So, you want some exrocists, but don't know where to go? Or maybe you need a whole trove of extras for that Name of the Rose scenario you've been planning for months? Or, just maybe, your BattlePope doesn't have the hordes of cannon fodder he should ... So how do you arm up with a decent number of priest type figures without breaking the bank. Well, the guy on the right is a game piece from Eagle Miniatures that goes with a Civilization-type game. Eagle had the brilliant business idea to make the pieces into decent minis (these are roughly 1:56 scale) and seel them independently of the game. So, there's not much call for a passel of robed priests. And even if you needed them, would these work, or would they be an investment in hope and futility?
First off, the minis are a decent sculpt. They are a little small for 28mm, but way too big for 1:72, and, really a lot of that depends on how tall you think a robed priest is in the first place (certainly not as tall as a genetically engineered uber-hero).
Second, they are soft plastic. That means that you will need a good primer if you want to paint them, and you will really need to seal them at the end. I use Krylon (indoor/outdoor) spraypaint as my primer (which is one of the few good base coats for this type of plastic I have found) and Krylon matte sealer as a finish and don't have any problems of paint rubbing off from handling and reasonable jostling, though if you let soft plastic bang up against metal minis too much, you could gauge the plastic a bit.
Then the big thing comes up, they are all the same piece. You certainly want them similar, but not all identical, so are there things you can do to spice it up a bit without commiting to major conversion work and overhaul? Below is our answer ... while we got 50 of the guys for $7, we really didn't need sets that big, so we made:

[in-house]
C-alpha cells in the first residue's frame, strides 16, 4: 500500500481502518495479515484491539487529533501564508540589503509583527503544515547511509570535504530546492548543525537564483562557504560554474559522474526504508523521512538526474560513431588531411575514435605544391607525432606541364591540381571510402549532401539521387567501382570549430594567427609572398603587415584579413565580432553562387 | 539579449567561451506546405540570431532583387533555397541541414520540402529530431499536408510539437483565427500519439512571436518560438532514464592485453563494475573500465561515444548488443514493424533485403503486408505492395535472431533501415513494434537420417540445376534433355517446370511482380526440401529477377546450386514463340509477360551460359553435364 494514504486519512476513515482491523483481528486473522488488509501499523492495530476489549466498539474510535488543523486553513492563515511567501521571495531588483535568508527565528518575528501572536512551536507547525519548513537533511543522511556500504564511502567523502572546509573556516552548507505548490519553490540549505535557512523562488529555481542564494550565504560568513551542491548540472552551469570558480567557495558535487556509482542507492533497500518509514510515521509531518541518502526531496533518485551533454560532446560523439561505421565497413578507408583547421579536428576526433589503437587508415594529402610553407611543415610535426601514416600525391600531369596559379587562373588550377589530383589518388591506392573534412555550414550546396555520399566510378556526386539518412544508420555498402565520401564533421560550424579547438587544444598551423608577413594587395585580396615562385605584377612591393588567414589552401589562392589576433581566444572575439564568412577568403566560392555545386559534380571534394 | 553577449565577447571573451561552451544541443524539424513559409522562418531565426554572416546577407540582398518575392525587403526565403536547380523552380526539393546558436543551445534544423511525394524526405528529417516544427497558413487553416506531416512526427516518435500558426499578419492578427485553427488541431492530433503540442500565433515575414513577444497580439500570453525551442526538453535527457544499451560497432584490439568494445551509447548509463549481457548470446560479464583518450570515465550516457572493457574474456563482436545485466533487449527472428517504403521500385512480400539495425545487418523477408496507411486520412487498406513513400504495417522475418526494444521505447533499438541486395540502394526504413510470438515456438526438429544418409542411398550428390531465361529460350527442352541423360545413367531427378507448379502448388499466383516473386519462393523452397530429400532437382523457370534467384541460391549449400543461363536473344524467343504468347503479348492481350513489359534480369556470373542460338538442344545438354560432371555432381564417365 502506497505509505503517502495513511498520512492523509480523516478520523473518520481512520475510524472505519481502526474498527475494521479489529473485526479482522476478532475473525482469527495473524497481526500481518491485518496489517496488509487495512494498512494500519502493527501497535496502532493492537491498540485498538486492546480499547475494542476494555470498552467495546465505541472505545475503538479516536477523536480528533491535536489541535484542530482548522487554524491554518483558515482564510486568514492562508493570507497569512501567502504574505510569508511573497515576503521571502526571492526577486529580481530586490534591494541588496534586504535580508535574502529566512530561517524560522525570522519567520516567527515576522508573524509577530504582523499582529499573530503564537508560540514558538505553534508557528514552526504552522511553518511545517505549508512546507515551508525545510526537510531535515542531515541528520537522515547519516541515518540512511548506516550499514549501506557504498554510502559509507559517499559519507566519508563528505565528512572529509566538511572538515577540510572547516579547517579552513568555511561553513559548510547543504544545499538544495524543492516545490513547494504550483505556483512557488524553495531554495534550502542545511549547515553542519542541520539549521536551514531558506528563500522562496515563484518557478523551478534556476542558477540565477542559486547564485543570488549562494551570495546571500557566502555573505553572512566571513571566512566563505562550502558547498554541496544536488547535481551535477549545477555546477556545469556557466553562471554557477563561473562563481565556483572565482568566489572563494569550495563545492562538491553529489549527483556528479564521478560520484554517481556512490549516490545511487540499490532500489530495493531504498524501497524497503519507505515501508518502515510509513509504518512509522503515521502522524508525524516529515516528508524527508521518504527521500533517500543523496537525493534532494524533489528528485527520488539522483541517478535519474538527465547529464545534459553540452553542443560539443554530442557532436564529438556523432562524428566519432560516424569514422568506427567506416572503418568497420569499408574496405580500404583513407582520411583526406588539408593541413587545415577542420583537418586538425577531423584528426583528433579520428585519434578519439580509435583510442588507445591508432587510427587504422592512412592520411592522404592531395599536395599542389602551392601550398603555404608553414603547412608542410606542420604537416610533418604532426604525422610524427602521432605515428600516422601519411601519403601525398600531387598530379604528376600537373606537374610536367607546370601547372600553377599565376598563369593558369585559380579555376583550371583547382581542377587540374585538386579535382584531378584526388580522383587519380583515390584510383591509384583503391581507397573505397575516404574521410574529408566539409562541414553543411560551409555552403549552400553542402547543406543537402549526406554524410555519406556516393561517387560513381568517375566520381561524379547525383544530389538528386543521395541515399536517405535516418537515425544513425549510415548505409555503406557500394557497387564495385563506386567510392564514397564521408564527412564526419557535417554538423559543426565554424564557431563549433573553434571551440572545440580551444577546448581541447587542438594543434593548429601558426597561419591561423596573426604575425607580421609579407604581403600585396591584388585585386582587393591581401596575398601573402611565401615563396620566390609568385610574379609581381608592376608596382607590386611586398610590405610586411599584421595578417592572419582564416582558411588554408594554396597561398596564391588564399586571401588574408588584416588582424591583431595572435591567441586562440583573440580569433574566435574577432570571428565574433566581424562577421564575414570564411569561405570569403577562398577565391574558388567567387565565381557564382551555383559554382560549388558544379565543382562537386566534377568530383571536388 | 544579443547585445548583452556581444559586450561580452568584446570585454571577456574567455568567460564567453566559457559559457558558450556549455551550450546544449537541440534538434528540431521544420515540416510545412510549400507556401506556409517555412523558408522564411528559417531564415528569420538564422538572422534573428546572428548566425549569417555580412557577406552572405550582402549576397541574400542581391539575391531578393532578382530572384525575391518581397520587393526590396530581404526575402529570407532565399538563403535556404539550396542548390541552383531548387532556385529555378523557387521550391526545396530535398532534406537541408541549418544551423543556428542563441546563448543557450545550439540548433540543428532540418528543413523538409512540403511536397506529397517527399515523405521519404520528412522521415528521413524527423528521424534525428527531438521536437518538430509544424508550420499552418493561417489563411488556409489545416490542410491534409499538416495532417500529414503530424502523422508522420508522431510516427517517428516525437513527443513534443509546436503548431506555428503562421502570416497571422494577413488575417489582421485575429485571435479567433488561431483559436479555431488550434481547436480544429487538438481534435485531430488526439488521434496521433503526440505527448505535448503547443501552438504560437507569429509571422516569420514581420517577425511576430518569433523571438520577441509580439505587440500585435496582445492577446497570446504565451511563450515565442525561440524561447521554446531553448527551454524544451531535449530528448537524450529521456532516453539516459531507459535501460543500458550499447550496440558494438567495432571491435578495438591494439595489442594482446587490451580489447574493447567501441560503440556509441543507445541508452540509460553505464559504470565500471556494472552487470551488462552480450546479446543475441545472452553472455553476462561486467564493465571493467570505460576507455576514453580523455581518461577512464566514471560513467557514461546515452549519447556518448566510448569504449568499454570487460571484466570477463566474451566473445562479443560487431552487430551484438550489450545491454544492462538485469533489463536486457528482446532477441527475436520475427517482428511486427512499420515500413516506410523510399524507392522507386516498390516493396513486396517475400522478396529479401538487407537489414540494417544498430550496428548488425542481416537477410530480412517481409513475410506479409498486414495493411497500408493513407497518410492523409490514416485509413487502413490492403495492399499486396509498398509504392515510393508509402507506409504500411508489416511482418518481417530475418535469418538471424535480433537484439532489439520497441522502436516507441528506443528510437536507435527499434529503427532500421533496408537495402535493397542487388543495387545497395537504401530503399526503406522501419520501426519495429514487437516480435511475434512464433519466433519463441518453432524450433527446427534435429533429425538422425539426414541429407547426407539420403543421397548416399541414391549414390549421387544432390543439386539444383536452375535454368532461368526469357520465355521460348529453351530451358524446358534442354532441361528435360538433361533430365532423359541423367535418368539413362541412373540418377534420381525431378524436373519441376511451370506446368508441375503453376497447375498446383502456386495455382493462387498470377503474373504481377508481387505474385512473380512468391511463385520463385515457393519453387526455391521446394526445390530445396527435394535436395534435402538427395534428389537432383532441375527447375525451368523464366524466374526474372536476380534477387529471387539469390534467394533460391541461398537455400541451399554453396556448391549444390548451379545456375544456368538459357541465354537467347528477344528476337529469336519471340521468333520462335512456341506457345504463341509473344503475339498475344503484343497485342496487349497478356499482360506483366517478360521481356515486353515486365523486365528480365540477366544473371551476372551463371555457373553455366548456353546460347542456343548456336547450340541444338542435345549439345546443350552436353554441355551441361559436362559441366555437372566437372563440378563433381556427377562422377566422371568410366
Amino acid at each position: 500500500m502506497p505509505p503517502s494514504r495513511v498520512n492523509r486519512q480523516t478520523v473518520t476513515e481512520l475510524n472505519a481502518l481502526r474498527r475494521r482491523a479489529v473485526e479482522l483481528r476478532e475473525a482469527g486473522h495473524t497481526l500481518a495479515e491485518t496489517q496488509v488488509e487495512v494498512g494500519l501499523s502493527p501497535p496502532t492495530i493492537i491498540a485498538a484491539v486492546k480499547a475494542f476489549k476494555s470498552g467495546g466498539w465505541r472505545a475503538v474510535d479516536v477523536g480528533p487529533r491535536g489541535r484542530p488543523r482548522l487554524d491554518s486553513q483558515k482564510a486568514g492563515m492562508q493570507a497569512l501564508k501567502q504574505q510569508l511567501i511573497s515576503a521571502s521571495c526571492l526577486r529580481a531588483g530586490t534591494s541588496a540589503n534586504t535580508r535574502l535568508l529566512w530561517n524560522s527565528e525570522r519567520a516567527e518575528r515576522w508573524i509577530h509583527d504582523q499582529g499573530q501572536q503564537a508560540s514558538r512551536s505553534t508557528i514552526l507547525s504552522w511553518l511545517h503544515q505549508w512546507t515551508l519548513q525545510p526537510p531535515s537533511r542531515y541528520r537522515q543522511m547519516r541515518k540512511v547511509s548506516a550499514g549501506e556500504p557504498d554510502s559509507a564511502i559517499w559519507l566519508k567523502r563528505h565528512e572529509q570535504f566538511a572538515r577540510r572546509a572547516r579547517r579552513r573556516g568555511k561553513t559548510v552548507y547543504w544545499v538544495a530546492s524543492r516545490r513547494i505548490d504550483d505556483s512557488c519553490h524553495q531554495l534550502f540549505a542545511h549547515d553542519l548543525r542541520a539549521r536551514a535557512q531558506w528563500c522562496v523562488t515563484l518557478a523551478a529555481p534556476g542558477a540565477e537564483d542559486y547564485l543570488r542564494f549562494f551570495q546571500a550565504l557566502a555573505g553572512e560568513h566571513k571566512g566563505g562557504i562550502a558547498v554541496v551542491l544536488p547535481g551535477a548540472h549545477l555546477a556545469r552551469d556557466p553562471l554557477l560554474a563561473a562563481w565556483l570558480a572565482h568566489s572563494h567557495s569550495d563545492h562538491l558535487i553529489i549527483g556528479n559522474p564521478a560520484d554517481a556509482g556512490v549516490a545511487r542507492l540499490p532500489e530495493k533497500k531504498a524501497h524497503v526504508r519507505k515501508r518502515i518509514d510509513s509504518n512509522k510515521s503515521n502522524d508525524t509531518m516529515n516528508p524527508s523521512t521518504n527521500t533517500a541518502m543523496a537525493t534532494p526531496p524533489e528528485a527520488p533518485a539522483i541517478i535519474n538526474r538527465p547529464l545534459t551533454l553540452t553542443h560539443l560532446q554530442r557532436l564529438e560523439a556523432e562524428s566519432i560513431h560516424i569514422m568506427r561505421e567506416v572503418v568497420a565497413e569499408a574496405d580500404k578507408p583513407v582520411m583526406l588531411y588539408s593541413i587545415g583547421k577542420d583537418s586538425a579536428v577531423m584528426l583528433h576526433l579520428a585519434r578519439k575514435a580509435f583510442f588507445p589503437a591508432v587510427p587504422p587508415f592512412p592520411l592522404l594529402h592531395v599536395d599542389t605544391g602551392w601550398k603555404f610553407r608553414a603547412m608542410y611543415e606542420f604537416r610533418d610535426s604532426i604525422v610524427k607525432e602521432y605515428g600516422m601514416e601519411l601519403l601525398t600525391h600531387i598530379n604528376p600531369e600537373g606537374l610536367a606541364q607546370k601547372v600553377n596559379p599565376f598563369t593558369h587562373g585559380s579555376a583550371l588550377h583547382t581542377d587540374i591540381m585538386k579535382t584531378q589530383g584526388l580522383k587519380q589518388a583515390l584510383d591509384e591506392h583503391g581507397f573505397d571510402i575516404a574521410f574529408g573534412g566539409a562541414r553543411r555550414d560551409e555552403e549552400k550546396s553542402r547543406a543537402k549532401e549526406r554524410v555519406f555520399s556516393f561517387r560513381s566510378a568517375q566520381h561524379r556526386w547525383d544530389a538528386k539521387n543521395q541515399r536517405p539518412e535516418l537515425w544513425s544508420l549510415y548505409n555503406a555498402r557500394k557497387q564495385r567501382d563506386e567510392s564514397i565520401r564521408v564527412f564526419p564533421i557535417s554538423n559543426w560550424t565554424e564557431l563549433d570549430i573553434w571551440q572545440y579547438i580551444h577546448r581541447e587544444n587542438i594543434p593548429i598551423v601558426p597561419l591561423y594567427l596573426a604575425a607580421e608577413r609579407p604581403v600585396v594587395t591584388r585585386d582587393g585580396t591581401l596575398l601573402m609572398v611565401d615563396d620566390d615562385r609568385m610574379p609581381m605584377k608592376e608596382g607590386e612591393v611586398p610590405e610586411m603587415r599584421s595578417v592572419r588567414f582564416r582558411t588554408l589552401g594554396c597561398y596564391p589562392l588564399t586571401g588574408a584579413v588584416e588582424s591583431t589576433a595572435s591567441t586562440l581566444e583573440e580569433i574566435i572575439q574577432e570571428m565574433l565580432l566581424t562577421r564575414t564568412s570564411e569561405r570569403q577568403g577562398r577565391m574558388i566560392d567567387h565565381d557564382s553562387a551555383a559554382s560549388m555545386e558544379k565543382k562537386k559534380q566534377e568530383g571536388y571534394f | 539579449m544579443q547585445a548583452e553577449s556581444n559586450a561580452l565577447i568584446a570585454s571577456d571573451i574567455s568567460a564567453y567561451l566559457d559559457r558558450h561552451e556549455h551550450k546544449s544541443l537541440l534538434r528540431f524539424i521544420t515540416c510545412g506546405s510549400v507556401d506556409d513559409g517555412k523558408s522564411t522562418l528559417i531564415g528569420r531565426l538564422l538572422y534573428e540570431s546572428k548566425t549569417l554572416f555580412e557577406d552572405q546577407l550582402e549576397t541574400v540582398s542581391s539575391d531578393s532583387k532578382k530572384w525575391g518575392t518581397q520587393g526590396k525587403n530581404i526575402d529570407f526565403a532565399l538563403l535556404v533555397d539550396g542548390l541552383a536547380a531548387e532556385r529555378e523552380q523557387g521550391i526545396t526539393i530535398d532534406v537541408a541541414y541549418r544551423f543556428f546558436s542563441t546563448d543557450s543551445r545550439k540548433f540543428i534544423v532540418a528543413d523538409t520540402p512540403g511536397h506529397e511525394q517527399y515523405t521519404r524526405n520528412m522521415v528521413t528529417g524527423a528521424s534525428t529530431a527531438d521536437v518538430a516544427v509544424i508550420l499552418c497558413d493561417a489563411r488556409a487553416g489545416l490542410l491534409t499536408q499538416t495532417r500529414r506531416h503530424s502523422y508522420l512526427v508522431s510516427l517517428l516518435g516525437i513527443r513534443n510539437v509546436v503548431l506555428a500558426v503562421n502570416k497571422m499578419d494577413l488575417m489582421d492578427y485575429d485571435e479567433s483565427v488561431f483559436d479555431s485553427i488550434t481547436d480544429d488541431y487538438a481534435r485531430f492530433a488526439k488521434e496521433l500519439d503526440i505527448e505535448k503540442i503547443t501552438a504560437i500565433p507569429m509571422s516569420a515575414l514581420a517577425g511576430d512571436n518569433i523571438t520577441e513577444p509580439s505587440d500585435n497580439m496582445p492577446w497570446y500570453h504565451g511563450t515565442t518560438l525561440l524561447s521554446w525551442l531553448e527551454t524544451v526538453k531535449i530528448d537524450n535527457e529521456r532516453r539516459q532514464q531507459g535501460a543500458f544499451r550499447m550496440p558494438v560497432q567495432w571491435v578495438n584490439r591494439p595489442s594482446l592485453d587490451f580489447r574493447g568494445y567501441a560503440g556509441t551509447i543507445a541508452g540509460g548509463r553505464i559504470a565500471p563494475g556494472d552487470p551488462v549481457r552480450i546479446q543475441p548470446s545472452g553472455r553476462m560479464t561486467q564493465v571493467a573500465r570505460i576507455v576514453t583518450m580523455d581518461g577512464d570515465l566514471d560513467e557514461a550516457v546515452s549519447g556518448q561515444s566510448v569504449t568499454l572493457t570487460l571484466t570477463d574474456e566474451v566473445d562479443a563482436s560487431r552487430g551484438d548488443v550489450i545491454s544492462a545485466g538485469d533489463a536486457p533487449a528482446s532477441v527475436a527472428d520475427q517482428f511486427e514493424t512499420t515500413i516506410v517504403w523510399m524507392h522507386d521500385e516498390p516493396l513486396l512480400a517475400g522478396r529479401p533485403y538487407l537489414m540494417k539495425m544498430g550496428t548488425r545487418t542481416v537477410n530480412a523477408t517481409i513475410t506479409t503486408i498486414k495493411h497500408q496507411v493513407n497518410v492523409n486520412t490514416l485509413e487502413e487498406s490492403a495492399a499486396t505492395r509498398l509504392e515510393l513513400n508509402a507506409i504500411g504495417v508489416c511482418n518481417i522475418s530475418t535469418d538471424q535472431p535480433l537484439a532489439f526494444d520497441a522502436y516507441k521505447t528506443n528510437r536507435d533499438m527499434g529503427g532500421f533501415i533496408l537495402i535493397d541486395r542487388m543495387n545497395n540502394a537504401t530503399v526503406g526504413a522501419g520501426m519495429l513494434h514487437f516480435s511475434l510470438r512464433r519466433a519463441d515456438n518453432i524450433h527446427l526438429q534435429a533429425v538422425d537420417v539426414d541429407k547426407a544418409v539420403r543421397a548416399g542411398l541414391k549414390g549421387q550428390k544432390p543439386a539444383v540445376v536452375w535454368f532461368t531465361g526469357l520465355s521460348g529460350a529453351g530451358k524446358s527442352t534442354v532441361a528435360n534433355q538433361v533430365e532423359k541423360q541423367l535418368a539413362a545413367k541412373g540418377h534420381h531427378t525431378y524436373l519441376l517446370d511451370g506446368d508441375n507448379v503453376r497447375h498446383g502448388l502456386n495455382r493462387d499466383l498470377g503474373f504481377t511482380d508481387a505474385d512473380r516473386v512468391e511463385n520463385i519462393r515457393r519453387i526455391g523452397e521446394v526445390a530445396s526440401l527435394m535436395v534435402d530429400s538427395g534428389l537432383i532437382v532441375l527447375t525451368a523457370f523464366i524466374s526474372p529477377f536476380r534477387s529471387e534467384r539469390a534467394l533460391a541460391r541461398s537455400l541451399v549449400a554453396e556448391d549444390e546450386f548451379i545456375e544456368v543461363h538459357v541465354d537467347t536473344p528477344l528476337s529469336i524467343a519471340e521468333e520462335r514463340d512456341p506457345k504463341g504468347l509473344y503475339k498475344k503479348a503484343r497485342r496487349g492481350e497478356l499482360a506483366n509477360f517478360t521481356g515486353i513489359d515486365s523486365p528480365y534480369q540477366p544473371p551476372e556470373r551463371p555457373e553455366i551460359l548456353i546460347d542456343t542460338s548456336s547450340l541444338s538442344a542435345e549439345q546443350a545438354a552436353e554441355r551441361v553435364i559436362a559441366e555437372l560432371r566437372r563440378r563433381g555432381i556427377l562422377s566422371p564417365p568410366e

Two squads of priests to go with: (1) the Pope and (2) the BattlePope. These are pretty much just based and painted up. The guys with the BattlePope squad have flames at the top of their crosses to match the BattlePope and his Cardinals in the back (a different project) with their flame weapons. So, that's eighteen down.
These guys are another set of traditionals. Nice brown robes. Note that only one keeps the cross on his stick. Three have tall sticks, and the rest have them cut off near the hand. This is a pretty quick and easy way to break them up into visually obvious different types without a lot of work.
I didn't need a lot of regular priests, but a cadre of robed cultists can come in handy every now and then. These were the easiest ones to make of all. I lopped the crosses off their sticks and hardly had to paint anything. I like the effect of the bleeding green eyes, and it is easier to do than actually painting realistic eyes. This pic also give the best view of how, for the first three sets, varying hair color (including leaving a few bald) gives you a reasonable amount of variation without a ton of work.
And where would robed cultists be without minions of the Old Gods? So, after the first three sets (four, really), there were still a six-fingered handful of guys left (50 for $7 is really a lot of minis), so I did my most extensive mod work for the figures. The staffs were cut off completely. And I glued some little pieces of string to the mouths. Then it was just paint 'em up.
So, hopefully, this gives you some good ideas on how to get a big bunch of conversions for a pittance. If you have any other really good ideas (men in bunny slippers and bath robes, other cultist variants, an army of old-world santas) we would love to hear them.